Submissions are due today at 5 pm for Road to Zero: A New Road Safety Strategy for NZ, which we posted about last month.
Here is the Ministry of Transport’s video about the strategy.
And their information, including summaries and how to submit is here.
We highly recommend reading Bike Auckland post on the subject.
The submission doesn’t allow you to save midway – you need to submit in one sitting. Here is a document with just the first, key questions so you can prepare in advance.
Even if you don’t have time to make comments, It would be really useful to show the level of support you have for each principles and focus areas, by clicking on the scale button (ranging from strong opposition to strong support).
Here are Greater Auckland’s key submission points:
- We strongly support the Road to Zero strategy.
- We believe the evidence exists to take action now on all the Vision Zero strands. Further local evidence can assist direction in future, but is not a prerequisite to implementing the Vision Zero strategy now to prevent road trauma.
- Driving is a mode that presents far higher threat to other road users than public transport or active modes. The road safety strategy must prioritise modeshift and reduced vehicle travel.
- We support shared responsibility, but feel the strategy should acknowledge that responsibility lies more heavily with some people than others. Road and system designers have more responsibility than a person simply walking along a footpath. Vehicle drivers have more responsibility than vulnerable road users such as pedestrians and cyclists, as they are driving large, heavy vehicles travelling at speed that can cause injury and death. Adults have a higher responsibility than children, who deserve the protection of the system to allow them freedom while they are developing their ability to assess risk and speed.
- Targets need to include reductions in vehicle travel as well as interim targets to zero road deaths.
- Overt direction from government is required to prioritise safety above travel time savings and traffic flow.
- Reducing speed limits and increasing traffic enforcement need to be prioritised swiftly as infrastructure and other system changes will take time to implement.
- We believe the government needs to prioritise change, as the present system is killing people and preventing healthy lifestyles. The following points are examples of key moves the government should make to prioritise change.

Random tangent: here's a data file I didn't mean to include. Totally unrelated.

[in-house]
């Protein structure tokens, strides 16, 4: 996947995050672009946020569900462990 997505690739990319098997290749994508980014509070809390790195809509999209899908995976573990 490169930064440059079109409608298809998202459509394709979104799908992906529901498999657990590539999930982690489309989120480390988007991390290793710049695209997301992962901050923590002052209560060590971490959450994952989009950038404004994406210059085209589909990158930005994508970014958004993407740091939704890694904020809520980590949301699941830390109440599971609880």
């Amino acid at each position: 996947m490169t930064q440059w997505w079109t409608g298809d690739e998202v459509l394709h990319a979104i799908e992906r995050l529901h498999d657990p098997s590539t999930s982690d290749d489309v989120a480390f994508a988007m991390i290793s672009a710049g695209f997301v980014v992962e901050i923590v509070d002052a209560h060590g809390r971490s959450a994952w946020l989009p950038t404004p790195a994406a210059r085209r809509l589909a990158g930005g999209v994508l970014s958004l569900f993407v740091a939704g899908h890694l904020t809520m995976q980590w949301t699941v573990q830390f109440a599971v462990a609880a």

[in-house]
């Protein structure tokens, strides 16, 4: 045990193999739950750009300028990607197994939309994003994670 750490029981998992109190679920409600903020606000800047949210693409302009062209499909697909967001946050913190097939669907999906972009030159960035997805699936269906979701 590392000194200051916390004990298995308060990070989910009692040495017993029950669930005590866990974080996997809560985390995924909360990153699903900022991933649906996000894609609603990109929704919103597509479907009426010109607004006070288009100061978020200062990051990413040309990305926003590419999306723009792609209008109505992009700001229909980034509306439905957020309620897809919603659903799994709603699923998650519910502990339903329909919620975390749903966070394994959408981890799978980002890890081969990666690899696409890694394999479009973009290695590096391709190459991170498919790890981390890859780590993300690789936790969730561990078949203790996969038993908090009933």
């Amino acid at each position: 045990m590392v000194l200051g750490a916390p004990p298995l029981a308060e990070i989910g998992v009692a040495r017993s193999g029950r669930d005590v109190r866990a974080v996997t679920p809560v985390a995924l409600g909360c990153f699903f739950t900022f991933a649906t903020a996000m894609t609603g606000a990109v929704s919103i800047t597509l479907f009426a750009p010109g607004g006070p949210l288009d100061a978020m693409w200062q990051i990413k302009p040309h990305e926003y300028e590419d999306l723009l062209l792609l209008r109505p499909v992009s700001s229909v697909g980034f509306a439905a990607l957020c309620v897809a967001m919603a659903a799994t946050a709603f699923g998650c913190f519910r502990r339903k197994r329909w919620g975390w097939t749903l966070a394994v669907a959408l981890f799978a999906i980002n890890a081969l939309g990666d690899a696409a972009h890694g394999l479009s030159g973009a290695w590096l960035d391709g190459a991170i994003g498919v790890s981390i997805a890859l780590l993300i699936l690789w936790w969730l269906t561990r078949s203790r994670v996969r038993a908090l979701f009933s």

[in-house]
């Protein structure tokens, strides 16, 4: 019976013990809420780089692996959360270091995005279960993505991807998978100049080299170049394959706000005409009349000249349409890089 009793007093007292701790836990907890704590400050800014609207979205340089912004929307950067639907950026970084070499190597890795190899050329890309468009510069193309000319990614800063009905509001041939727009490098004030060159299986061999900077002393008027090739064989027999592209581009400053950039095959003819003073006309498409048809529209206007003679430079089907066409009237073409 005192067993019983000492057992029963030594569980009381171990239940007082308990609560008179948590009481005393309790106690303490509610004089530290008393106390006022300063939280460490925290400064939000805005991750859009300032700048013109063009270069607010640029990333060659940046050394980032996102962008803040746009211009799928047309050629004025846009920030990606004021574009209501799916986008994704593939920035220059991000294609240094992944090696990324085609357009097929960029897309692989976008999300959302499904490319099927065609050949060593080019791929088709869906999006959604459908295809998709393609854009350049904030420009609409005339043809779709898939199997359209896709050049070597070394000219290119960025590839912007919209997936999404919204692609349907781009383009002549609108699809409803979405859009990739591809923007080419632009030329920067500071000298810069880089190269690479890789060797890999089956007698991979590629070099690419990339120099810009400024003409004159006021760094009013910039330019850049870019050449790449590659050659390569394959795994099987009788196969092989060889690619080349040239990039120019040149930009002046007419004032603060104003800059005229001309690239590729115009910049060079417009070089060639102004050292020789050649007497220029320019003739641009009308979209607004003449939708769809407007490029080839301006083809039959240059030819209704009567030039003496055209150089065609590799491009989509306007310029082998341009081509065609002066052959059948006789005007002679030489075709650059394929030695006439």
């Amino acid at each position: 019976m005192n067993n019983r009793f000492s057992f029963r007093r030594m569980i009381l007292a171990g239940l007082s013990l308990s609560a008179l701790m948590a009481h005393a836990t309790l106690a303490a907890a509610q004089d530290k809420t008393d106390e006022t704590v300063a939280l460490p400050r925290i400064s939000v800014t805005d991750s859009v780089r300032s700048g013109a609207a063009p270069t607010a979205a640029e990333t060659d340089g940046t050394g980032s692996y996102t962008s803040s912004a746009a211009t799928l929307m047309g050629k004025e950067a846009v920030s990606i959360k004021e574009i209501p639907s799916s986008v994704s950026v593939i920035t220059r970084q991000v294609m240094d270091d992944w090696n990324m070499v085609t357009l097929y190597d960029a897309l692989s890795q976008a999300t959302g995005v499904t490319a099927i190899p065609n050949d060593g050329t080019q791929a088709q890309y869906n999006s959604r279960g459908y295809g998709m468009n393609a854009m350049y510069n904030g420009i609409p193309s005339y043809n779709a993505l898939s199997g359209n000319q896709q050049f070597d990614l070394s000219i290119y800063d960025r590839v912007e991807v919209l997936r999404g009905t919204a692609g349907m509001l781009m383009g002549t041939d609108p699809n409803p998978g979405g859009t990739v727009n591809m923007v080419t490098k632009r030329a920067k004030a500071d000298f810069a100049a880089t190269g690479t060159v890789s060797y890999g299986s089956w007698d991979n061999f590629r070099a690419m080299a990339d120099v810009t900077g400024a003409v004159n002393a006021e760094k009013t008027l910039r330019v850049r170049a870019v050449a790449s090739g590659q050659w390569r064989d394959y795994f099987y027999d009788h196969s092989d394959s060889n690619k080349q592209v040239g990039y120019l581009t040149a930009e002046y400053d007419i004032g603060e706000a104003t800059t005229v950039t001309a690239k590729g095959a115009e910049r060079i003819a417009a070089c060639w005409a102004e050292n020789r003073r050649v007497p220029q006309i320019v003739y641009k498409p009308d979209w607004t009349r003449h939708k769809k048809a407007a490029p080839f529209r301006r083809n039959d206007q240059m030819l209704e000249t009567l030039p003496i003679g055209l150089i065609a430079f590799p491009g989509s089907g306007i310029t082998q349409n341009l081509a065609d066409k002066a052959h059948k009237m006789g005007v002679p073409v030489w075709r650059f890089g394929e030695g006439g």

- The government needs to prevent consultation being a barrier. Road safety needs to be aligned with other sectors that involve risk to life, and redefine the levels at which the population needs to be consulted. Most change must happen swiftly to ensure safety outcomes are improved. Any necessary consultation should follow demonstrated trials – anything less favours the status quo. Strong direction to local government to minimise consultation is necessary.
- Silos within agencies are resisting change, using legal and reputational risk as excuses, and being creative with funding shifts that favour status quo projects. Where leadership is lacking to overcome these barriers, equity for citizens in continued danger from an unsafe network demands that the government look to intervene.
- “The Australasian New Car Assessment Program (ANCAP) assigns star-ratings based on the vehicles ability to protect the occupants and other road users in a crash and its ability to avoid a crash.” ANCAP will not provide sufficient support to the Road to Zero strategy. There needs to be acknowledgement that there are some conflicts between providing safety features for car occupants and for vulnerable road users, and that Jevon’s paradox applies here: the increase in power through better tech, rather than smaller engines, has made other road users more vulnerable. To assist the modeshift to safer modes (all of which involve active travel) wherever there is conflict, the safety for vulnerable users must be prioritised over that for vehicle occupants, in recognition of the responsibility that drivers have to other road users, on account of the risk their vehicles pose.